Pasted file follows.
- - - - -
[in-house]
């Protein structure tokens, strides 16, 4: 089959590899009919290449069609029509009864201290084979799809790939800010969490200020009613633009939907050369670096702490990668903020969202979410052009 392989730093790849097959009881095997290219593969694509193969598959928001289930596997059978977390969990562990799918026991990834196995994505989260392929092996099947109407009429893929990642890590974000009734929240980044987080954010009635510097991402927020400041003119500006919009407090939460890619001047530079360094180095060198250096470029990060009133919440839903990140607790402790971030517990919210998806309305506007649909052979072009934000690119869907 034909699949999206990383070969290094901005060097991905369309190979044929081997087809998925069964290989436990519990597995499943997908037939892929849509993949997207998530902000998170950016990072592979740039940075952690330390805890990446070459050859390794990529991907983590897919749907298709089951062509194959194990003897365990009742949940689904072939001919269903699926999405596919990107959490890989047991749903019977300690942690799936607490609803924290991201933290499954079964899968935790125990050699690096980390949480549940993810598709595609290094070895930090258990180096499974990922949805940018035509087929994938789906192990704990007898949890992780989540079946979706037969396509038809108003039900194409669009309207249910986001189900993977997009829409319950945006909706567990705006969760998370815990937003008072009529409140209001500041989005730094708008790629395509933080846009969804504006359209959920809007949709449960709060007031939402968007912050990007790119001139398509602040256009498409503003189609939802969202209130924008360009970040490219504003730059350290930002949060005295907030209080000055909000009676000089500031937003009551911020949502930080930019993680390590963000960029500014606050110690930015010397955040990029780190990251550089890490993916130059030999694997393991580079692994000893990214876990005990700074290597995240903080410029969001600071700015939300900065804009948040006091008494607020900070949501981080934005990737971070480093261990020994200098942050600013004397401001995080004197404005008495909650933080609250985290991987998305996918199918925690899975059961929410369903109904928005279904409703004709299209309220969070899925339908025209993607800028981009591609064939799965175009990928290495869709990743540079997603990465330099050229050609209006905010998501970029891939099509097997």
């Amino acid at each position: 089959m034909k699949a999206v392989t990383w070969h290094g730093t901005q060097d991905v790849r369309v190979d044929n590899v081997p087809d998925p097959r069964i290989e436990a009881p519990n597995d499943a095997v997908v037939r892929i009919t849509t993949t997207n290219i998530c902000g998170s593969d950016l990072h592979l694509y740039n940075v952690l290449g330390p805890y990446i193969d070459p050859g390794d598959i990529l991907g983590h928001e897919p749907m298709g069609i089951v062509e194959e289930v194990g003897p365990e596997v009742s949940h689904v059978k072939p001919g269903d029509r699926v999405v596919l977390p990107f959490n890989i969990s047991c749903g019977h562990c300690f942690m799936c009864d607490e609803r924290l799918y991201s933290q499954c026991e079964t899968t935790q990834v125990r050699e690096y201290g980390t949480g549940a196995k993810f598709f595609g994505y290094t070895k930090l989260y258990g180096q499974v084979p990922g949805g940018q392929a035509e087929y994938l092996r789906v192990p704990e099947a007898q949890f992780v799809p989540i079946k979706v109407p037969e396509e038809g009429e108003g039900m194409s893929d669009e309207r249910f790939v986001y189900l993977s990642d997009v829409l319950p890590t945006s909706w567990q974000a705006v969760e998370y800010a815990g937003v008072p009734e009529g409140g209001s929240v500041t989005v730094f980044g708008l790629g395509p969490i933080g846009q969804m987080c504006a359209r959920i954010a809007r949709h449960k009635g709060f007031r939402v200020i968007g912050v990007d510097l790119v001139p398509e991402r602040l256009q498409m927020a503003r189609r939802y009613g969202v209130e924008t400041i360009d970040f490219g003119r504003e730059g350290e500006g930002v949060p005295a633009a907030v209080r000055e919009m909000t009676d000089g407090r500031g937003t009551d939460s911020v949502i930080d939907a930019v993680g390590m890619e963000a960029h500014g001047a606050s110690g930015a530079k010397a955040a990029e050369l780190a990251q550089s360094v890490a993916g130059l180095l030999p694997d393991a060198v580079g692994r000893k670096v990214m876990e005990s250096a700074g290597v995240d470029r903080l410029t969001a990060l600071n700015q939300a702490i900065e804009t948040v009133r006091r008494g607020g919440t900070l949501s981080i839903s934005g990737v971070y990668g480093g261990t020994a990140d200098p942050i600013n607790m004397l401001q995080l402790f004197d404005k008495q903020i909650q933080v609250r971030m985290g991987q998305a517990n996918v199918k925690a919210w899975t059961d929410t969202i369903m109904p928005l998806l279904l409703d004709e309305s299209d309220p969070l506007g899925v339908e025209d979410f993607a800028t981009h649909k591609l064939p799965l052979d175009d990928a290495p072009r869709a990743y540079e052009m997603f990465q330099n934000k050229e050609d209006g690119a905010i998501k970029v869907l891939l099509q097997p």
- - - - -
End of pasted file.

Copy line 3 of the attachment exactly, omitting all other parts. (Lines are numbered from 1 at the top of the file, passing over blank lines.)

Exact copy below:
């Amino acid at each position: 089959m034909k699949a999206v392989t990383w070969h290094g730093t901005q060097d991905v790849r369309v190979d044929n590899v081997p087809d998925p097959r069964i290989e436990a009881p519990n597995d499943a095997v997908v037939r892929i009919t849509t993949t997207n290219i998530c902000g998170s593969d950016l990072h592979l694509y740039n940075v952690l290449g330390p805890y990446i193969d070459p050859g390794d598959i990529l991907g983590h928001e897919p749907m298709g069609i089951v062509e194959e289930v194990g003897p365990e596997v009742s949940h689904v059978k072939p001919g269903d029509r699926v999405v596919l977390p990107f959490n890989i969990s047991c749903g019977h562990c300690f942690m799936c009864d607490e609803r924290l799918y991201s933290q499954c026991e079964t899968t935790q990834v125990r050699e690096y201290g980390t949480g549940a196995k993810f598709f595609g994505y290094t070895k930090l989260y258990g180096q499974v084979p990922g949805g940018q392929a035509e087929y994938l092996r789906v192990p704990e099947a007898q949890f992780v799809p989540i079946k979706v109407p037969e396509e038809g009429e108003g039900m194409s893929d669009e309207r249910f790939v986001y189900l993977s990642d997009v829409l319950p890590t945006s909706w567990q974000a705006v969760e998370y800010a815990g937003v008072p009734e009529g409140g209001s929240v500041t989005v730094f980044g708008l790629g395509p969490i933080g846009q969804m987080c504006a359209r959920i954010a809007r949709h449960k009635g709060f007031r939402v200020i968007g912050v990007d510097l790119v001139p398509e991402r602040l256009q498409m927020a503003r189609r939802y009613g969202v209130e924008t400041i360009d970040f490219g003119r504003e730059g350290e500006g930002v949060p005295a633009a907030v209080r000055e919009m909000t009676d000089g407090r500031g937003t009551d939460s911020v949502i930080d939907a930019v993680g390590m890619e963000a960029h500014g001047a606050s110690g930015a530079k010397a955040a990029e050369l780190a990251q550089s360094v890490a993916g130059l180095l030999p694997d393991a060198v580079g692994r000893k670096v990214m876990e005990s250096a700074g290597v995240d470029r903080l410029t969001a990060l600071n700015q939300a702490i900065e804009t948040v009133r006091r008494g607020g919440t900070l949501s981080i839903s934005g990737v971070y990668g480093g261990t020994a990140d200098p942050i600013n607790m004397l401001q995080l402790f004197d404005k008495q903020i909650q933080v609250r971030m985290g991987q998305a517990n996918v199918k925690a919210w899975t059961d929410t969202i369903m109904p928005l998806l279904l409703d004709e309305s299209d309220p969070l506007g899925v339908e025209d979410f993607a800028t981009h649909k591609l064939p799965l052979d175009d990928a290495p072009r869709a990743y540079e052009m997603f990465q330099n934000k050229e050609d209006g690119a905010i998501k970029v869907l891939l099509q097997p």